The few Biblical reports state that Hamath was the capital of a Canaanite kingdom (Genesis 10:18; 2 Kings 23:33; 25:21), whose king congratulated King David on his victory over Hadadezer, king of Zobah (2 Samuel 8:9-11; 1 Chronicles 18:9-11). In God’s instructions to Moses, Hamath is specified as part of the northern border of the land that will fall to the children of Israel as an inheritance when they enter the land of Canaan.[11] Solomon, it would seem, took possession of Hamath and its territory and built store cities.[12] Assyria's defeat of Hamath made a profound impression on Isaiah.[13] The prophet Amos called the town "Hamath the Great."[14] Indeed, the name appears to stem from Phoenician khamat, "fort."[15]

Hellenistic and Roman history

Aqueduct in Epiphania (= Hama).

In the second half of the 4th century BC the modern region of Syria came under the influence of Greco-Roman culture, following long lasting semitic and Persian cultures. Alexander the Great's campaign from 334 to 323 BC brought Syria under Hellenic rule. Since the country lay on the trade routes from Asia to Greece, Hama, and many other Syrian cities, again grew rich through trade. After the death of Alexander the Great his Near East conquests were divided between his generals, and Seleucus Nicator became ruler of Syria and the founder of the Seleucid dynasty. Under the Seleucids there was a revival in the fortunes of Hama. The Aramaeans were allowed to return to the city, which was renamed Epiphania[5] (in Greek: Επιφανεία), after the Seleucid Emperor Antiochus IV Epiphanes. Seleucid rule began to decline, however, in the next two centuries, and Arab dynasties began to gain control of cities in this part of Syria, including Hama.[16]

The Romans took over original settlements such as Hama and made them their own. They met little resistance when they invaded Syria under Pompey and annexed it in 64 BC, whereupon Hama became part of the Roman province of Syria, ruled from Rome by a proconsul. Hama was an important city during the Greek and Roman periods, but very little archaeological evidence remains.[16]

In AD 330, the capital of the Roman Empire was moved to Byzantium, and the city continued to prosper. In Byzantine days Hama was known as Emath or Emathoùs (Εμαθούς in Greek). Roman rule from Byzantium meant the Christian religion was strengthened throughout the Near East, and churches were built in Hama and other cities. The Byzantine historian John of Epiphania was born in Hama in the 6th century.[16]

Muslim rule

During the Muslim conquest of Syria in the 7th century, Hama was conquered by Abu Ubaidah ibn al-Jarrah in 638 or 639 and the town regained its ancient name, and has since retained it. Following its capture, it came under the administration of Jund Hims and remained so throughout the rule of Umayyads until the 9th century.[17]

Arab geographer al-Muqaddasi writes Hama became a part of Jund Qinnasrin during Abbasid rule.[18] Although the city's history is obscure at this time period, it is known that Hama was a walled market town with a ring of outlying cities. It came under the control of the Hamdanid rulers of Aleppo in the 10th century and was consequently drawn into the orbit of that city where it remained until the 12th century.[17] These were considered the "dark years" of Hama as the local rulers of northern and southern Syria struggled for dominance in the region. The Byzantines under emperor Nicephorus Phocas raided the town in 968 and burned the Great Mosque. By the 11th century, the Fatimids gained suzerainty over northern Syria and during this period, the Mirdasids sacked Hama.[17] Persian geographer Nasir Khusraw noted in 1047 that Hama was "well populated" and stood on the banks of the Orontes River.[19]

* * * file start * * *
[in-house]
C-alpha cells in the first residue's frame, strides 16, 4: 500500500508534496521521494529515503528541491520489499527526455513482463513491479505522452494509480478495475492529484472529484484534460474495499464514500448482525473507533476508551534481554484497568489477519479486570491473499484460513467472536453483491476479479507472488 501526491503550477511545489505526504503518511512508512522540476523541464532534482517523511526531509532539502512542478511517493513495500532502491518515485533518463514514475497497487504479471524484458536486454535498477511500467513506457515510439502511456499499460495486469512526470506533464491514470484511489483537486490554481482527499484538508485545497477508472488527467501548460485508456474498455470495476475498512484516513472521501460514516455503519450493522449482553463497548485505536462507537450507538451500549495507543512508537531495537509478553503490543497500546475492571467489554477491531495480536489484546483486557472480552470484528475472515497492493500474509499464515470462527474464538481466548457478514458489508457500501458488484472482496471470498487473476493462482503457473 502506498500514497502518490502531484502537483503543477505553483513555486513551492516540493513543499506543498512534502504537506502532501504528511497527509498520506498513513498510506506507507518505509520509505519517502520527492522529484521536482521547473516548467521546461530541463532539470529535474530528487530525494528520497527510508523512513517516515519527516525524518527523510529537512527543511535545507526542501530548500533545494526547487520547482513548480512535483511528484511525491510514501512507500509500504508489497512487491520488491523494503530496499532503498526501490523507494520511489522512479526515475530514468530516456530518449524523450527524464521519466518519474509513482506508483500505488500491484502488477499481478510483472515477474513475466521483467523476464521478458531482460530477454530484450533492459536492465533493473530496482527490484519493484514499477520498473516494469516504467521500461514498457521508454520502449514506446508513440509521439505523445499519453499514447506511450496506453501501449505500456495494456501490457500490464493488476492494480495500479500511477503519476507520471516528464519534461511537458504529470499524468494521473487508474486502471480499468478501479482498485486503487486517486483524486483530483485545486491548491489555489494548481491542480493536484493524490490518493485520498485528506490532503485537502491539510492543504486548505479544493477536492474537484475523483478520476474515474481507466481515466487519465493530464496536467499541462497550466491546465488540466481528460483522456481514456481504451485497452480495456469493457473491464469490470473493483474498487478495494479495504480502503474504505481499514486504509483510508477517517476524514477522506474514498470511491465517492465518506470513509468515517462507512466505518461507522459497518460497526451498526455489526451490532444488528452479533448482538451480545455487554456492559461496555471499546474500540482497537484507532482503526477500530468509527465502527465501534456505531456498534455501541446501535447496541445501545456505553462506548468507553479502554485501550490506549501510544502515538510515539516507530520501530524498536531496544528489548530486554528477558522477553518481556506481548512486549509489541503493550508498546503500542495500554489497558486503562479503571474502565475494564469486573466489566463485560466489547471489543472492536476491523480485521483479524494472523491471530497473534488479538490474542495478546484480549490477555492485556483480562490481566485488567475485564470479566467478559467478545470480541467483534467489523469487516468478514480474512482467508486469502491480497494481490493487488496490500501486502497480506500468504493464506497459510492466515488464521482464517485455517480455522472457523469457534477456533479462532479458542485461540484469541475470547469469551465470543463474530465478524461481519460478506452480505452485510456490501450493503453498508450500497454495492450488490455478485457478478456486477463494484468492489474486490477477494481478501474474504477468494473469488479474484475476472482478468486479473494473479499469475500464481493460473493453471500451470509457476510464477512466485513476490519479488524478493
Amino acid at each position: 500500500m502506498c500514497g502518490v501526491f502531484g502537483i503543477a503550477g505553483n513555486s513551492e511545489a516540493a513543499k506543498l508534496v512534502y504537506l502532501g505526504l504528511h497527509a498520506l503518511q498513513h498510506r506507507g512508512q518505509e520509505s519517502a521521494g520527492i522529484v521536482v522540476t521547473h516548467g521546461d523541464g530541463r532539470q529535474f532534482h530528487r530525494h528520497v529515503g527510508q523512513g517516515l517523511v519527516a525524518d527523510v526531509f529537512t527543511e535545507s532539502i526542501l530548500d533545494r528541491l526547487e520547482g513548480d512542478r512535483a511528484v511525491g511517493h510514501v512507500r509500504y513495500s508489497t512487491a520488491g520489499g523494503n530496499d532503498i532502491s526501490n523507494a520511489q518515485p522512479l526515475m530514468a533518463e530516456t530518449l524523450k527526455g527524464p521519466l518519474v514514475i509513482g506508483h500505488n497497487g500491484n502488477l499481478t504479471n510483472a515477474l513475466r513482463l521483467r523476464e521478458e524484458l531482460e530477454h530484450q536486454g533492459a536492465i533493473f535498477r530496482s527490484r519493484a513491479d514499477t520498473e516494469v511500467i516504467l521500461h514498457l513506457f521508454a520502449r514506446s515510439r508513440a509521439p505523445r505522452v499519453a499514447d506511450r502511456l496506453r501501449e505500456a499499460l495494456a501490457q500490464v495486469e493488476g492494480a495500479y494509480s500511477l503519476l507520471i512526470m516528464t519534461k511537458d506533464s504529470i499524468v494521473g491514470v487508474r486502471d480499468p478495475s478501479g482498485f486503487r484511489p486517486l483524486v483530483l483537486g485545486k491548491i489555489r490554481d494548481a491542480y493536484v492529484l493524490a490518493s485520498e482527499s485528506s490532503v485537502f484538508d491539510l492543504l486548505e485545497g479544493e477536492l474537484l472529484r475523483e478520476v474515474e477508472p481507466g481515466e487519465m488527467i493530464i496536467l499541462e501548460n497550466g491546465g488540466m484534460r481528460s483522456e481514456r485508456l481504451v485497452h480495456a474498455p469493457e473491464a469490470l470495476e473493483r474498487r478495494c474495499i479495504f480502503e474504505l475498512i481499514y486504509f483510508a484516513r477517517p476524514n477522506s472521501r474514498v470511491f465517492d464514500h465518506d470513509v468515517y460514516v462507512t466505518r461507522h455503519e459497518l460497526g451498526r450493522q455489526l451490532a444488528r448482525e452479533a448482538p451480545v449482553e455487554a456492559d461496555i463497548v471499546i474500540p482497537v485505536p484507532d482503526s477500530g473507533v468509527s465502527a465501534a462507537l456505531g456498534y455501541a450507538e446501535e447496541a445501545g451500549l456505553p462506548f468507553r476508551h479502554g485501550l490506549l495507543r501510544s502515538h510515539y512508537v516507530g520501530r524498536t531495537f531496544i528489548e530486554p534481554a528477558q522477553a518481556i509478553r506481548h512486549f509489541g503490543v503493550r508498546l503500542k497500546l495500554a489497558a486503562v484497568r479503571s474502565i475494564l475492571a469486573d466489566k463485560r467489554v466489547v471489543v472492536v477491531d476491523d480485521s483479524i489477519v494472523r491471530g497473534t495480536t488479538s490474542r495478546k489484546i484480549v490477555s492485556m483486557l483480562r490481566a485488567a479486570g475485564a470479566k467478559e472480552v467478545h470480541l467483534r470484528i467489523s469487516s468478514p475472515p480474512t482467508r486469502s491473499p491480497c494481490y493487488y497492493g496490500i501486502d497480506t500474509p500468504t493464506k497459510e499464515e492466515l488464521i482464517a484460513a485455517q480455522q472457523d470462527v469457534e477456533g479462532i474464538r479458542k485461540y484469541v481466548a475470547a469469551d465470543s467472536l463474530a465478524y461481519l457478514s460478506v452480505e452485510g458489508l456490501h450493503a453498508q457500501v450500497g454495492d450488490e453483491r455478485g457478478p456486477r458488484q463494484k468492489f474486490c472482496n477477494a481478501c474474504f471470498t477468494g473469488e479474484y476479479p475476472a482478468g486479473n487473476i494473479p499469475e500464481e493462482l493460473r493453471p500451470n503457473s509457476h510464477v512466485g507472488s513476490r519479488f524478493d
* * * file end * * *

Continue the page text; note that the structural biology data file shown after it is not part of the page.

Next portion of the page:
Tancred, Prince of Galilee, took it in 1108, but in 1114 the Crusaders lost it definitively to the Seljuks. In 1157 an earthquake shattered the city.[20] For the next sixty years, Hama was battled for by competing rulers. Nur al-Din, the Zengid sultan, erected a mosque with a tall, square minaret in the city in 1172.[21] In 1175, Hama was taken from the Zengids by Saladin. He granted the city to his nephew, al-Muzaffar Umar, four years later, putting it under the rule of his Ayyubid family. This ushered in an era of stability and prosperity in Hama as the Ayyubids ruled it almost continuously until 1342.[17] Geographer Yaqut al-Hamawi, who was born in Hama, described it in 1225 as a large town surrounded by a strongly built wall.[22] Hama was sacked by the Mongols in 1260, as were most other Syrian cities, but the Mongols were defeated that same year and then again in 1303 by the Mamluks who succeeded the Ayyubids as rulers of the region.[16] Hama briefly passed to Mamluk control in 1299 after the death of governor al-Mansur Mahmoud II. However, unlike other former Ayyubid cities, the Mamluks reinstated Ayyubid rule in Hama by making Abu al-Fida, the historian and geographer, governor of the city and he reigned from 1310 to 1332.[17] He described his city as "very ancient... mentioned in the book of the Israelites. It is one of the pleasantest places in Syria."[23] After his death, he was succeeded by his son al-Afdal Muhammad who eventually lost Mamluk favor and was deposed. Thus, Hama came under direct Mamluk control.[17]

Hama grew prosperous during the Ayyubid period, as well as the Mamluk period. It gradually expanded to both banks of the Orontes River, with the suburb on the right bank being connected to the town proper by a newly built bridge. The town on the left bank was divided into upper and lower parts, each of which was surrounded by a wall. The city was filled with palaces, markets, mosques, madrasas, and a hospital, and over thirty different sized norias (water-wheels). In addition, there stood a massive citadel in Hama.[17] Moreover, a special aqueduct brought drinking water to Hama from the neighboring town of Salamiyah.[17]